The People’s Republic of China has launched its second aircraft carrier in the port city of Dalian. This ship will be the first domestically built carrier, however, it will not likely enter service until 2020. At present the PLAN (People’s Liberation Army Navy) has one aircraft carrier in service, the Liaoning, an ex-Soviet Kuznetsov class ship. When Liaoning became operational it was suspected that the ship was serving as a testbed of sorts for China’s aircraft carrier program. Judging by the first photos of the new carrier, which show its design has borrowed heavily from the Liaoning, the suspicion is reasonable. The flight deck layout and island structure is nearly identical to the Liaoning and its displacement of 50,000 tons is on par with the earlier carrier.
This is a big step for China. It has been over twenty years since the 1996 Taiwan Straits Crisis when two US carrier battlegroups were rushed to Taiwan in a traditional show-of-force that deterred Beijing from taking aggressive action against the island nation. The crisis forced China to acknowledge the threat posed to them by US aircraft carriers and accelerate its military buildup, and begin to consider building or purchasing aircraft carriers of its own.
The PLAN has taken on a more prominent role in China’s foreign policy as the South China Sea and Senkaku situations moved to the forefront of national priorities and international scrutiny. Large scale naval exercises and Chinese warships appearing at far-flung locations around the world were common in 2016 and act as the vanguard of China’s growing ability to project power and influence events with its own maritime forces. The ongoing buildup of US naval forces in the Sea of Japan serves both as a mirror of what the PLAN is striving to become, as well as an illustration of the sort of US involvement in regional matters that China wishes to deter.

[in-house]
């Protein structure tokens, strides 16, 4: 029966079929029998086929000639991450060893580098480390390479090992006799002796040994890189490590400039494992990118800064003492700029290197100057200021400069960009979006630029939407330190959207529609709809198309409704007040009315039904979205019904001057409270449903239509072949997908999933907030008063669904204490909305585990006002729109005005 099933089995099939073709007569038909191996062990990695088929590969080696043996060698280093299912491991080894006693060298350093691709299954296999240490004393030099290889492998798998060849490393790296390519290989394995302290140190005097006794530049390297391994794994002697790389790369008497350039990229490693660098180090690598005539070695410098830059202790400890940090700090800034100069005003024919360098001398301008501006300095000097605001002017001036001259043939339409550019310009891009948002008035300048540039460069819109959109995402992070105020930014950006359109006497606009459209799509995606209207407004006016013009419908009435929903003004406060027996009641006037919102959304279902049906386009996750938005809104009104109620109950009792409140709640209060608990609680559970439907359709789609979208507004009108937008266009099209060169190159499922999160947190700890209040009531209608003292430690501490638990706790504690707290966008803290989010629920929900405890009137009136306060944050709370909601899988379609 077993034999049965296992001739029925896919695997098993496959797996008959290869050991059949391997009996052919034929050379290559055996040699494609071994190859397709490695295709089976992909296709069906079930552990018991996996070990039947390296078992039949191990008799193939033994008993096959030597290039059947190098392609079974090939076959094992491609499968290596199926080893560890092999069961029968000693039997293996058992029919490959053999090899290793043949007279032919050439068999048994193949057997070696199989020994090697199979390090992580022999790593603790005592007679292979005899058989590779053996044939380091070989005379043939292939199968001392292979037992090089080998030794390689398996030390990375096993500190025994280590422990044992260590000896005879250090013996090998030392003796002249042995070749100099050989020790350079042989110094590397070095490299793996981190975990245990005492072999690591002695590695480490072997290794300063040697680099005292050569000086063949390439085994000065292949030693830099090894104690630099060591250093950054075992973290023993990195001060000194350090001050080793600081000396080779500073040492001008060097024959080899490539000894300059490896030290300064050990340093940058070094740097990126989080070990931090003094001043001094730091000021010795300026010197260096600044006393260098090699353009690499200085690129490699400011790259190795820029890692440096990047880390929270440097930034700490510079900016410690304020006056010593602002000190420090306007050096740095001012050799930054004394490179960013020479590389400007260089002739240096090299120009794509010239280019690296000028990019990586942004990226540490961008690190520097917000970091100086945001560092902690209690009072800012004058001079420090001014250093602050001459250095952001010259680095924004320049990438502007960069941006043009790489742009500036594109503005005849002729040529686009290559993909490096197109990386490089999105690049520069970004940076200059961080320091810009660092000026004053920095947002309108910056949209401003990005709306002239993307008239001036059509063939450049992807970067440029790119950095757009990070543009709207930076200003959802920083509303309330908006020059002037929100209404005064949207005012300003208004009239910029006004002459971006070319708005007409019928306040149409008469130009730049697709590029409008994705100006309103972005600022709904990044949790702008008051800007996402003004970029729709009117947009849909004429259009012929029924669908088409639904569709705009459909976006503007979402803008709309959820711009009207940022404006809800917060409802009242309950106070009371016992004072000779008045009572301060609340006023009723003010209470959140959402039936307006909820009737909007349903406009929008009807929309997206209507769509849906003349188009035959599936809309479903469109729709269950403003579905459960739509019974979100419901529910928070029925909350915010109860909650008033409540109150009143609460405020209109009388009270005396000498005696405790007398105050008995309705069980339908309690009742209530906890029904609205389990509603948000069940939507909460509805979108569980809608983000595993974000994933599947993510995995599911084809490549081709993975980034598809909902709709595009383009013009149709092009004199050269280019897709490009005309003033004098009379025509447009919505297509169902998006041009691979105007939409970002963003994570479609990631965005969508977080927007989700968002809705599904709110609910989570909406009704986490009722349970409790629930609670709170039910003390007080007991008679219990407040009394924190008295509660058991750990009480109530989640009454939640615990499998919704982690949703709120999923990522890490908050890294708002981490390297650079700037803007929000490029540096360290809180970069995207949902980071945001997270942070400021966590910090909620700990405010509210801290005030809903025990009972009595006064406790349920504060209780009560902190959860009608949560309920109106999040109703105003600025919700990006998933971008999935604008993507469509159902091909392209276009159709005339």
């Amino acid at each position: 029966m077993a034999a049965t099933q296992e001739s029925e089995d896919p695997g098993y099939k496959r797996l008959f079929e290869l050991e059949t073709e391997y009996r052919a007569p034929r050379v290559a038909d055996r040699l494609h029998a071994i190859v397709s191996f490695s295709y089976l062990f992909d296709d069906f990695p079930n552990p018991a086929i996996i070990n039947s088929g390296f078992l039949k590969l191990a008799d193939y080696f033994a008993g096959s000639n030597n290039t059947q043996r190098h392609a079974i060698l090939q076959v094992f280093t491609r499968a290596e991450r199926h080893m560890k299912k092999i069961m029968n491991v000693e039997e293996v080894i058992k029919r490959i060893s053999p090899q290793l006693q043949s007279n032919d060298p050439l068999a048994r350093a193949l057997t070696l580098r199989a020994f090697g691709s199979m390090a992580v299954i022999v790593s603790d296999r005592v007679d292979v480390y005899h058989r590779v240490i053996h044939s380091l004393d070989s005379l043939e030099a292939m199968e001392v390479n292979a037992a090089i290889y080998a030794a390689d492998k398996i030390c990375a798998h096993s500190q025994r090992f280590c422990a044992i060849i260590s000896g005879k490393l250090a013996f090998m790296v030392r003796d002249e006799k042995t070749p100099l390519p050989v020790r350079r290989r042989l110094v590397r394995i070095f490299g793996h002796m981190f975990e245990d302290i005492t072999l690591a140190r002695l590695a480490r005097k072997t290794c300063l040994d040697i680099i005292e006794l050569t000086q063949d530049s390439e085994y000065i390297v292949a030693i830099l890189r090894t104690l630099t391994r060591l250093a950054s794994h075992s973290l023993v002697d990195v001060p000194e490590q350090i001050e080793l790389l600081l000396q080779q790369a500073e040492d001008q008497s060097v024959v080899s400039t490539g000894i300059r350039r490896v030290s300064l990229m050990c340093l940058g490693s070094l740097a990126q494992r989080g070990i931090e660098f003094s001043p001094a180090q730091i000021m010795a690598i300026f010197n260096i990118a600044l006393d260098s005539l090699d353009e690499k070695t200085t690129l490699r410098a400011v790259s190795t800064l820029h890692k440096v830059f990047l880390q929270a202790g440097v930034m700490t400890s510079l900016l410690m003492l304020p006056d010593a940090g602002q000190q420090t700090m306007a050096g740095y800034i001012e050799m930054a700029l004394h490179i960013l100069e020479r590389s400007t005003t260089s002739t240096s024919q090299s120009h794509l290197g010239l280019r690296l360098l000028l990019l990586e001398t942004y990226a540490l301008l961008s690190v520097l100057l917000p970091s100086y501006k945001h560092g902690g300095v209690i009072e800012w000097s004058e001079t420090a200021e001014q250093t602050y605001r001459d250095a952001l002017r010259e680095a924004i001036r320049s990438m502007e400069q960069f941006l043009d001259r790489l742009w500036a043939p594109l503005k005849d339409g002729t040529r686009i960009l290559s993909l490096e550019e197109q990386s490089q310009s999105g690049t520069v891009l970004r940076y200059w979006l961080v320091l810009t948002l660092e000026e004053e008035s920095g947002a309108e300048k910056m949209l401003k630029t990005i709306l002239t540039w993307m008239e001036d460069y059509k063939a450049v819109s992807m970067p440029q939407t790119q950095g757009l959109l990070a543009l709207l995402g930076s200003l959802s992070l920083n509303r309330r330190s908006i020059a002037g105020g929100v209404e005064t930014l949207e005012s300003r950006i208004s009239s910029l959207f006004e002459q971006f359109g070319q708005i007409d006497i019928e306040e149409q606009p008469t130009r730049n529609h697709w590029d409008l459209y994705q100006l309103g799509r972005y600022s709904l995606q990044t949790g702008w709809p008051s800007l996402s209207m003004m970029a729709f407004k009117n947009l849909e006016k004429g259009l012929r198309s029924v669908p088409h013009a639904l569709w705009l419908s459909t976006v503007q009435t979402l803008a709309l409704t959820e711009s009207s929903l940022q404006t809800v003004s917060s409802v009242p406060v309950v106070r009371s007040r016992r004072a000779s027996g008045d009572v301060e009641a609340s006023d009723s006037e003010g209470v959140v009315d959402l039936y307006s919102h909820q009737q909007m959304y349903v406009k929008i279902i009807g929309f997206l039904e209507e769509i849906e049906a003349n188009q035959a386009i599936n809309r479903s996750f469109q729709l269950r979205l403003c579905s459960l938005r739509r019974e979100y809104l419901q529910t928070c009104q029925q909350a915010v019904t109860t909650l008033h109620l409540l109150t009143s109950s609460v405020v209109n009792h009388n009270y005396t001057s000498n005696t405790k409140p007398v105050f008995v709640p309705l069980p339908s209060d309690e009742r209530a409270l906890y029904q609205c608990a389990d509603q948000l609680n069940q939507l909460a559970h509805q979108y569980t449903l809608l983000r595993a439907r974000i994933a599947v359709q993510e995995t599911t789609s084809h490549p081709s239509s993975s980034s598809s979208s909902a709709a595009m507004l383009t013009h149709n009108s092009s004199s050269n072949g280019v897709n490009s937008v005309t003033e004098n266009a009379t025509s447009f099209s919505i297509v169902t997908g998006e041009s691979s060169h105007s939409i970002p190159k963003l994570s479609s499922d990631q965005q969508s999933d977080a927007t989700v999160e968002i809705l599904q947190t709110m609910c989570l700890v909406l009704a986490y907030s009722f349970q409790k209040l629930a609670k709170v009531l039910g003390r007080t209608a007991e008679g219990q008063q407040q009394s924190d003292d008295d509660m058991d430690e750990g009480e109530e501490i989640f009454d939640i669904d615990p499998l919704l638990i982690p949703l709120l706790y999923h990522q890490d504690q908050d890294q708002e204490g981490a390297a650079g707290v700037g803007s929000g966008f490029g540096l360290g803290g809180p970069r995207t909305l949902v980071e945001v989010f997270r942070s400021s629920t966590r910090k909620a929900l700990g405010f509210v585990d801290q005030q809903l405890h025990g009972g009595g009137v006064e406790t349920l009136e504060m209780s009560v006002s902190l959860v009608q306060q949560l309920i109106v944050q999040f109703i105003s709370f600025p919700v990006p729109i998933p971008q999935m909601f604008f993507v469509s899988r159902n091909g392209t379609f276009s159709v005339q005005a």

While people here in the United States recover from the raucous election season and start coming to terms with the reality that Donald J. Trump will be the 45th President of the United States, the Russian military is preparing for the final assault on Aleppo. It was widely anticipated that no major effort would be made by Syrian and Russian forces until after the US election had concluded. Now, as expected, that offensive is likely just days away from beginning.
In the Eastern Mediterranean the Russian battlegroup spearheaded by the aircraft carrier Admiral Kuznetsov, and the nuclear powered battlecruiser Pytor Velikiy has arrived off of Syria and is preparing to begin combat operations. Aircraft from the carrier have begun conducting reconnaissance flights in the Aleppo area. Interaction flights around Khmeimim Air Base near Latakia have been underway for the past four days as aircrews from the Kuznetsov work to familiarize themselves with air operations over Syrian airspace.
At the same time, activity has been increasing at Engels Air Base, outside of Saratov, Russia. Engels is home to Tu-95 Bear and Tu-160 strategic bombers. This morning TASS reported that those bombers are being readied for imminent strikes on targets in Syria. The crews have been placed on ‘combat readiness,’ while the aircraft and munitions are being prepared for the upcoming sorties. TASS has also reported that the bombers are being armed with cruise missiles.
This is the period of opportunity which I mentioned in previous the previous post. Between now and 20 January, 2017 Russia will have an opening to expand operations in Syria without having to concern itself with inciting a decisive response from the United States. With the transition period underway in Washington, the Obama administration is not in a position to take major action in Syria and run the risk of worsening the situation for the incoming Trump administration. Vladimir Putin also needs to be cautious. He has a free hand in Syria, but taking similar action in Ukraine or Eastern Europe would invite a strong US and Western response, transition period or not.